Broker

Is the vietnamese dong a good investment

This publication presents a review of cassava in Asia with country case studies on Thailand and Viet Nam as well as the conclusions of the Regional Consultation on the Global Cassava Strategy. Secretary of National Root Crops Program. CIAT Is the vietnamese dong a good investment Asian Regional Program, Dept. EXECUTIVE SUMMARY Cassava plays an important socio-economic role as a secondary crop in Viet Nam.

In South Viet Nam cassava is predominantly used as a raw material for processing into a wide range of products, both at the household and small-scale processor level, generating employment in the rural sector. Soil fertility problems are also important. Processing is constrained, especially by raw material supply fluctuations and quality. Cassava varietal dissemination in Viet Nam has made rapid and consistent progress. Viet Nam now has favourable conditions for cassava development.

During the coming years the cassava planting area in Viet Nam will not be increased, but will remain within the range of 200 000 to 300 000 ha. However, cassava yields will increase by the adoption of new cassava varieties and more intensive cultural practices. On-farm research and transfer of technology for cassava production are key factors for cassava development. They are an important bridge linking science with production.

INTRODUCTION Cassava sustains the lives of an estimated 500 million people in Africa, Latin America and Asia. The crop has a great potential for food security, not only at the family but also at the community as well as at national levels in many countries. Cassava has many advantages compared to cereal crops, in terms of drought tolerance, pest and disease resistance, adaptation to poor soils and an indeterminate harvest period. Cassava processing at the household level is an important income generator in poor rural areas, particularly for women, not only-in Africa but also in Latin America and Asia.

Viet Nam ranks thirteenth in cassava production in the world. 37 million tonnes and in 1996 it was about 2. However, Viet Nam is the fourth in export of cassava products in the world, after Thailand, Indonesia and China. 1994 and increased up to 150 thousand tonnes in 1997.

Viet Nam to help formulate a global cassava research and development strategy by IFAD. The objective of this study is to analyse the past and present situation of cassava in Viet Nam, with a view to describing the lessons learned from past development interventions and their implications for a strategy of future investment in cassava research and development. CASSAVA PRODUCTION IN VIET NAM 2. 1 Soils, topography and climate Viet Nam is a humid tropical, long and narrow country, located between latitudes 8. The narrowest part is only 40 km wide. Toward the east lies the sea and towards the west the Truong Son Mountain range. The terrain is highly varied and tends to slope down towards the sea.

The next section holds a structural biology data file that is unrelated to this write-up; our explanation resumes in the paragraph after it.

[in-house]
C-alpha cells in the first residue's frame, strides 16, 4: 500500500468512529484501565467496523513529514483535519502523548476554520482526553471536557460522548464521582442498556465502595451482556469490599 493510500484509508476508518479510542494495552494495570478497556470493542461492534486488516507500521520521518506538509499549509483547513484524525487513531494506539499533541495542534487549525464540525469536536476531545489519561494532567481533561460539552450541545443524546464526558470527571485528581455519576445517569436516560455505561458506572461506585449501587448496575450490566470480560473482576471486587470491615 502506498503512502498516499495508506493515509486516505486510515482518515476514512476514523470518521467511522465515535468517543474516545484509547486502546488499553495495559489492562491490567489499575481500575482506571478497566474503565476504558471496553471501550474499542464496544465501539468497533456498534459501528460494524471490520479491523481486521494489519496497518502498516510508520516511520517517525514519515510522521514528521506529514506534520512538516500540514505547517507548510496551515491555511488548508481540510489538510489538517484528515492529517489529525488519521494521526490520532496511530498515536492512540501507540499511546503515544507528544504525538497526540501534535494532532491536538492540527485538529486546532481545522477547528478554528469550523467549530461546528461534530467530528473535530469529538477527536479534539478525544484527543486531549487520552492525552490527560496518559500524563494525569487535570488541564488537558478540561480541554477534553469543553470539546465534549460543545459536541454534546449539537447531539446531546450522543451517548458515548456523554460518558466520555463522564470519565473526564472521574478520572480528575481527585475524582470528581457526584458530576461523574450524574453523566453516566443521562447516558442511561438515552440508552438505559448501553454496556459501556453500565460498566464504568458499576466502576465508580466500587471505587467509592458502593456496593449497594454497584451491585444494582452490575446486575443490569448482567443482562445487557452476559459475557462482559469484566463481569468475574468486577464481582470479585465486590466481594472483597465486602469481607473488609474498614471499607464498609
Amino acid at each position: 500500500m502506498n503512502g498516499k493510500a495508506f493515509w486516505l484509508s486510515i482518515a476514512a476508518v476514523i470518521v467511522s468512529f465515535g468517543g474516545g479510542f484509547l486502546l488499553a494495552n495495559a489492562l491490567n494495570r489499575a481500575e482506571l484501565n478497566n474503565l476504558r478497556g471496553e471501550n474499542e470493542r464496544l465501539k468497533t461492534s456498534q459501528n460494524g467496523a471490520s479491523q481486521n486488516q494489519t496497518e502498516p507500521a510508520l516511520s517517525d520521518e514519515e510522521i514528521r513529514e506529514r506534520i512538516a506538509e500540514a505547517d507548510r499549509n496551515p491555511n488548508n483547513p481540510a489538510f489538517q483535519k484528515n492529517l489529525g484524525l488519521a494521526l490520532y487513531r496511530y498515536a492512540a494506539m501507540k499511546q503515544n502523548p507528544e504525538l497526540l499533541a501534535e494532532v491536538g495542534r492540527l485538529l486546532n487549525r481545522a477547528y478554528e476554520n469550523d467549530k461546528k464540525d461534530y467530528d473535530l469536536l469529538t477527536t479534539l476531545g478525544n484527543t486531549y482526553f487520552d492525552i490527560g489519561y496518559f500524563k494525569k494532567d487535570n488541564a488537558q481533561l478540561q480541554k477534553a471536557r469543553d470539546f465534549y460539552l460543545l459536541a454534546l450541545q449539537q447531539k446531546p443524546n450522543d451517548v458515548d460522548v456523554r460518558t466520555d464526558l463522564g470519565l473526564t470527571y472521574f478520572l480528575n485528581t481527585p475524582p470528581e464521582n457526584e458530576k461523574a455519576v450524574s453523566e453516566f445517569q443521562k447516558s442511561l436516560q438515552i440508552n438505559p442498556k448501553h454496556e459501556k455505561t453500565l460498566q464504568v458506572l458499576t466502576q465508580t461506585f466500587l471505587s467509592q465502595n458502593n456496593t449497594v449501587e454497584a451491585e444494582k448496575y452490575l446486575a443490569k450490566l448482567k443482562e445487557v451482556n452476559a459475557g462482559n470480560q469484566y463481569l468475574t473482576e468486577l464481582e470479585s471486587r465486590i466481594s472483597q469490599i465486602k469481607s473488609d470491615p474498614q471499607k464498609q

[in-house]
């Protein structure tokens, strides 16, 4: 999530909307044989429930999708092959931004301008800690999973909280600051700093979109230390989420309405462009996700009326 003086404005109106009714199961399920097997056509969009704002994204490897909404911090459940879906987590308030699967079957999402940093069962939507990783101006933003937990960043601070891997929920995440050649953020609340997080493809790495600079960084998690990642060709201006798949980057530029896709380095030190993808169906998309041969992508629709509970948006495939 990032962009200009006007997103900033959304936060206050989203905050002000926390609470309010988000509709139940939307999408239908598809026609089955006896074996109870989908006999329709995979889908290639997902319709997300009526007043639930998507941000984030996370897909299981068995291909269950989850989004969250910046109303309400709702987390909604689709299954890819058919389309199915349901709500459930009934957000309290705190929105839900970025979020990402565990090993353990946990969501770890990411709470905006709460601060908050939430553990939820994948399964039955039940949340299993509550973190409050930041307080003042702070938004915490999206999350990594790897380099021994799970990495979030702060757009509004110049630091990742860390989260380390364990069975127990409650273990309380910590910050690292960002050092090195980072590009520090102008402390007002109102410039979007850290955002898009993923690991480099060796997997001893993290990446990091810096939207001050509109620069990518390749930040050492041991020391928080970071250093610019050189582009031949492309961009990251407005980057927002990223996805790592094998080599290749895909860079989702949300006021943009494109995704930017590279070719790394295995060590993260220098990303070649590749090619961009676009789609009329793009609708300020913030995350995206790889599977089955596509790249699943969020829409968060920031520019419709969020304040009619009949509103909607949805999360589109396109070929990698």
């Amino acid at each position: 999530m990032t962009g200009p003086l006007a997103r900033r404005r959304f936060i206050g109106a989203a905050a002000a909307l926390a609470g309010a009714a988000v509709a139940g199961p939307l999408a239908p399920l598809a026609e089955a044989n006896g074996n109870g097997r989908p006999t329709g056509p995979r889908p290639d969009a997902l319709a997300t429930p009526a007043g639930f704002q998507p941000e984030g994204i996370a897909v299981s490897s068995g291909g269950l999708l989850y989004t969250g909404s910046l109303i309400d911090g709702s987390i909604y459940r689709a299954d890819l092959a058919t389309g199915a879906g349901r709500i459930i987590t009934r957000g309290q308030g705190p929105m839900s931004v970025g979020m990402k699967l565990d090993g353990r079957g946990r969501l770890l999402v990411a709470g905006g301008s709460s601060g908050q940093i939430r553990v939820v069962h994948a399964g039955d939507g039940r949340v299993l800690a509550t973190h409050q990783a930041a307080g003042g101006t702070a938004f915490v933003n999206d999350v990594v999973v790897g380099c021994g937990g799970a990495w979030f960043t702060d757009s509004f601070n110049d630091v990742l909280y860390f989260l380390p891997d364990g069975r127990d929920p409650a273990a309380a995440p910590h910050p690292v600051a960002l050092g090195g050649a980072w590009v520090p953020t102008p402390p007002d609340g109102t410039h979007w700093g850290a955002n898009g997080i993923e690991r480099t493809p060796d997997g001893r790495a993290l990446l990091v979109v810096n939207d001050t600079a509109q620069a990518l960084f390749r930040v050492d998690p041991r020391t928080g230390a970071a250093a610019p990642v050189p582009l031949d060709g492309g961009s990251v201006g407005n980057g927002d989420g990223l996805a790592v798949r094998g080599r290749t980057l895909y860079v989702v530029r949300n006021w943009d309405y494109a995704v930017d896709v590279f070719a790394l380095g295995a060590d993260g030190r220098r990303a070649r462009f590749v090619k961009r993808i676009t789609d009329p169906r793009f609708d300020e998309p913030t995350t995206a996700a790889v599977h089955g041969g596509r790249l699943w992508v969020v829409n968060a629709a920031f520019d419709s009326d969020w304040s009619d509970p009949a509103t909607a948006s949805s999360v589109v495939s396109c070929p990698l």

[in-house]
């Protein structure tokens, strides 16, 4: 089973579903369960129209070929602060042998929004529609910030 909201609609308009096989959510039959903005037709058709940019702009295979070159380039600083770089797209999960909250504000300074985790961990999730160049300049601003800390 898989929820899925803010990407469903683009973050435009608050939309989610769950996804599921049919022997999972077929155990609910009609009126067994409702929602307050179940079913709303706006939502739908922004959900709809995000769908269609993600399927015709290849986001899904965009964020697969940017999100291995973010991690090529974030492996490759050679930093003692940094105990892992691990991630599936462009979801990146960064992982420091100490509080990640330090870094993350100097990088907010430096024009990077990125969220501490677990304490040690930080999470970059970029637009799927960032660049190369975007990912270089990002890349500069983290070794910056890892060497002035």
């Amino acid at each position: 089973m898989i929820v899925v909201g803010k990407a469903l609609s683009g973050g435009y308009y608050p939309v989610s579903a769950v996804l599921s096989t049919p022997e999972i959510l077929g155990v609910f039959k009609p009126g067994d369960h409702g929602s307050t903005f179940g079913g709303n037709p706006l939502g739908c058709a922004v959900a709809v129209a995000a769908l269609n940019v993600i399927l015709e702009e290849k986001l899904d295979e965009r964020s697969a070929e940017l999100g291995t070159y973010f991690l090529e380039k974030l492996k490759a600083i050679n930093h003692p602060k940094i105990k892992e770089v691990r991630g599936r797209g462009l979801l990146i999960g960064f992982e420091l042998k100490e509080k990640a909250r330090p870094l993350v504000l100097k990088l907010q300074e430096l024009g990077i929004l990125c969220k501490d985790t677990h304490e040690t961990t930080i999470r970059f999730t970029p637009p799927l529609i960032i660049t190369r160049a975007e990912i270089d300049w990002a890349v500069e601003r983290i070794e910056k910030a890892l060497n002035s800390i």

The soils of Viet Nam are closely associated with its topography. Large areas of Inceptisols are found mainly in the Mekong and Red River deltas as well as along smaller rivers and near the coast. The more recently developed Entisols are found mainly along riverbanks and along the coast. Rocky soils are prevalent in Ha Son Binh and Ha Bac provinces. Cassava is grown mainly in areas with ondulating and hilly topography. Cassava production areas in seven agro-ecological zones in Viet Nam in 1997.

Each dot represents 1 000 ha cassava. Adopted from FAO World Soil Map by R. In South Viet Nam most cassava soils are sandy in the Central Coastal area and in the Southeastern Region, while rocky soils predominate in Gia Lai-Kon Turn and are also common in Dac Lac province. The cassava growing areas in the provinces of the Central Highlands have a similar topography. In the Central Coastal Region and in the Southeastern Region, cassava is grown mainly on white-grey soils or coastal sandy soils. Flooded rice is by far the most important, having an area of 7.

09 million ha and a production of about 27. Other food crops are grown on 1. 17 million ha, with a production of 2. Cassava is among the four most important crops in Viet Nam. Adapted from Agro-climatic map of SE Asia. Production of principle crops in Viet Nam in 1997.

This decline occurred throughout the country, but particularly in the southern part of South Viet Nam, where cassava had to compete with more valuable crops. Cassava is grown mainly by small farmers, but there are several state-farms of over a thousand hectares in the country. The yield of cassava in Viet Nam has been increasing slightly, but is still very low. Dong Nai, Binh Phuoc, Tay Ninh, Ha Bac, Hoa Binh and Vinh Phu provinces.

3 Cassava cultural practices Land preparation: Cassava land preparation methods vary among agro-ecological regions. On the sloping soils of the mountainous regions of both North and South Viet Nam, most cassava fields are plowed once, while in the Red River Delta and the North and South Central Coastal Regions they are plowed twice. Cassava area, production and yield in Viet Nam from 1976 to 1997. In the provinces of the North Mountainous Region and Red River Delta, the planting is done from February to April, when soil moisture increases due to spring rains. Stake preparation and storage: Almost in every region farmers use their own cassava stems for planting. Only a few buy their stakes, mainly the medium- and large-scale farmers of Tay Ninh and Khanh Hoa provinces.